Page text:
Good morning! Here’s what you need to know in markets on Friday.
1. China will open its market to US credit rating agencies and credit card companies as well as resume imports of US beef, as part of a package hailed by the Trump administration as the first step in redefining the trade relationship between the world’s two largest economies. The Financial Times reports that the 10-point package revealed on Friday was billed as an “early harvest” from the 100-day plan to reset the trade relationship that Chinese leader Xi Jinping and Donald Trump agreed to pursue when they met in April.
2. SoftBank Group is leading a $US502 million (£389.5 million) investment in Improbable Worlds, a London-based virtual reality startup, in one of the UK’s largest venture capital deals. Bloomberg reports that the valuation wasn’t disclosed but SoftBank is buying a non-controlling stake, which would mean Improbable is worth at least $US1.04 billion (£810 million).
3. The UK financial watchdog has had to delay a decision on its investigation into Barclays’ arrangements with Qatar at the height of the financial crisis after the bank belatedly turned over thousands of “significant” documents. The Financial Times reports that the Financial Conduct Authority has this week written to the bank and individuals caught up in the probe to explain that the huge cache of previously undisclosed evidence has pushed back the watchdog’s decision, according to people familiar with the decision.
4. Barclays reshuffled its senior global investment bank management on Thursday and is seeking to hire between 50 to 100 people to boost the division under new chief Tim Throsby, according to sources with direct knowledge of the plans. Throsby will become interim head of the bank’s markets division while Joe Corcoran, who previously held the role, will move to the newly created position of vice chairman of markets, the sources said as the bank looks to take on Wall Street rivals.
5. Goldman Sachs will launch a new private stock-trading venue, known as a “dark pool,” on Friday, that is run by exchange operator Nasdaq, according to a note to clients obtained by Reuters. Goldman has been refreshing its trading technology to become more competitive in its electronic stock execution business and hired Nasdaq last year to revamp its dark pool, known as Sigma X.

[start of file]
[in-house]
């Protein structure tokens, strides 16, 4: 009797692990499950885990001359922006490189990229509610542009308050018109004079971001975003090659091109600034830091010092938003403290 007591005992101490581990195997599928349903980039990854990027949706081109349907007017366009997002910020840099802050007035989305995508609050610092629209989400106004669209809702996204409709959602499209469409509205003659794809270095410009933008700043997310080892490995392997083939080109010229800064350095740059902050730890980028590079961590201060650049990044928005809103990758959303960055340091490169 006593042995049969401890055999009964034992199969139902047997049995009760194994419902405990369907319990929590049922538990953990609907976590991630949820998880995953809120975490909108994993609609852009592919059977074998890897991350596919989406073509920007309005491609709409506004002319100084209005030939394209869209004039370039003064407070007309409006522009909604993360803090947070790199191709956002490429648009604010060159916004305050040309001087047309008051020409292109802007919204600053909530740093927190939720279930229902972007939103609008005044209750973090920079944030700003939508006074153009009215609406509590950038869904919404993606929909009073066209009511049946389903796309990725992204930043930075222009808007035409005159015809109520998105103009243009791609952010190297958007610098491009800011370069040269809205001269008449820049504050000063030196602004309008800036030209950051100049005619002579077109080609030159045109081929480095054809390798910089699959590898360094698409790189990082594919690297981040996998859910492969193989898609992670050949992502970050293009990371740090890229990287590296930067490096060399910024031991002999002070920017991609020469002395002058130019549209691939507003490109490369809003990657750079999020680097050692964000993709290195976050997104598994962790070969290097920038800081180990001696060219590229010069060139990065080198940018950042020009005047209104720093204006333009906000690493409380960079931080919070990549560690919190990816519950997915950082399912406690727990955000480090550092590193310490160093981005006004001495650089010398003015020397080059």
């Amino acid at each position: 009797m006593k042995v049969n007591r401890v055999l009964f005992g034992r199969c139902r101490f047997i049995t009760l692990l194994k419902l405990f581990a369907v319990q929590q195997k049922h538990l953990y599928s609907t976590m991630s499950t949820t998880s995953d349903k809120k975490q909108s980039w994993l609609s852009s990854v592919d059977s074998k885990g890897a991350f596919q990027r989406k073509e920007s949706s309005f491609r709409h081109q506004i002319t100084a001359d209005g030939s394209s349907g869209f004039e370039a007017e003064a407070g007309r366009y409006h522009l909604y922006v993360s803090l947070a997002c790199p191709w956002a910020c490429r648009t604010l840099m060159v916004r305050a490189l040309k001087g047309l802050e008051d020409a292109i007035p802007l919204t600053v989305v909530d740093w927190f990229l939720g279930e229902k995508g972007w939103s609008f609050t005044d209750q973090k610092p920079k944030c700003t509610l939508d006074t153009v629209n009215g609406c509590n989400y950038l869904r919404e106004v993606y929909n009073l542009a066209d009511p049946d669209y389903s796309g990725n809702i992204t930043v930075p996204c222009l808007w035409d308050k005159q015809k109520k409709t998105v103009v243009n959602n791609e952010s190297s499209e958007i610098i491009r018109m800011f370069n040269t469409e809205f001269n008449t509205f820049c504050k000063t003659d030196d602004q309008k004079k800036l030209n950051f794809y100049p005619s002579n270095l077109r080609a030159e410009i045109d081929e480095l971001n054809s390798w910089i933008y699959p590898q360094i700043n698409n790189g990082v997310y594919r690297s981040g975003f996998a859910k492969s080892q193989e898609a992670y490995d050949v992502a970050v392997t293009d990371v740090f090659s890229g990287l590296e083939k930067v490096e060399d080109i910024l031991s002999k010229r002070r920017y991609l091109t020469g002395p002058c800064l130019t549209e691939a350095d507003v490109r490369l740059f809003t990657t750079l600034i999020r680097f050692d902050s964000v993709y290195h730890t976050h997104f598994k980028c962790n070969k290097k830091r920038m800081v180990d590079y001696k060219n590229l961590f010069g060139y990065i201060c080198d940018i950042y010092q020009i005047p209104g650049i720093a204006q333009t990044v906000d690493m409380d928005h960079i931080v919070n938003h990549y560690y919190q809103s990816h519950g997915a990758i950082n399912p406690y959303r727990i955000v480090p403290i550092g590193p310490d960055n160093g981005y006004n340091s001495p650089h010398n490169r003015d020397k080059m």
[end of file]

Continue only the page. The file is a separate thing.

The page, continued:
6. Emirates, the Middle East’s largest airline, reported a drop in annual profit on Thursday for the first time in five years and criticised President Donald Trump’s restrictions on some US flights as “destabilising” for travel. The Dubai-based company said net profit at its airline business plunged 82% to 1.3 billion dirhams (£274.7 million, $US354 million) in the year to March 31.
7. Department store chain House of Fraser has defended its decision to hire a new chief executive with zero retail experience by highlighting the company’s increasing focus on leisure. The Telegraph reports that the retailer has named Alex Williamson as its new chief executive. Williamson has spent the last nine years at Goodwood, the group behind the Goodwood Revival and Festival of Speed.
8. Japanese shares slipped from a 1-and-a-1/2-year high on Friday as the market took a breather from its rally since mid-April. The Nikkei is down 0.48% at the time of writing (6.22 a.m. BST/1.22 a.m. ET), while elsewhere in Asia the Hong Kong Hang Seng is up 0.18%, and China’s Shanghai Composite is up 0.62%.
9. US stocks slid on Thursday after an earnings miss from Macy’s rippled through the retail sector and raised questions about US consumer growth. All three major indices slid less than 0.3% as stocks stayed mired in a tight trading range.
10. Bitcoin hit another record high on Thursday. The cryptocurrency broke through $US1,800 per coin, up 4.59% at $US1,853.55 after Ulmart, Russia’s largest online retailer, said it would begin accepting bitcoin, Cryptocoin News says.
More from Oscar Williams-Grut:
- Zopa becomes the first of the ‘Big 3’ peer-to-peer lenders to be authorised by the City watchdog
- Ireland is treating EU Brexit negotiator Michel Barnier like ‘John F Kennedy, Nelson Mandela, and François Mitterrand’
- ‘We’re becoming a tech company’: The £99 billion cigarette giant behind Lucky Strike is trying to be more like Apple
- 10 things you need to know in markets today
- One of the UK’s biggest business groups thinks something should be done about executive pay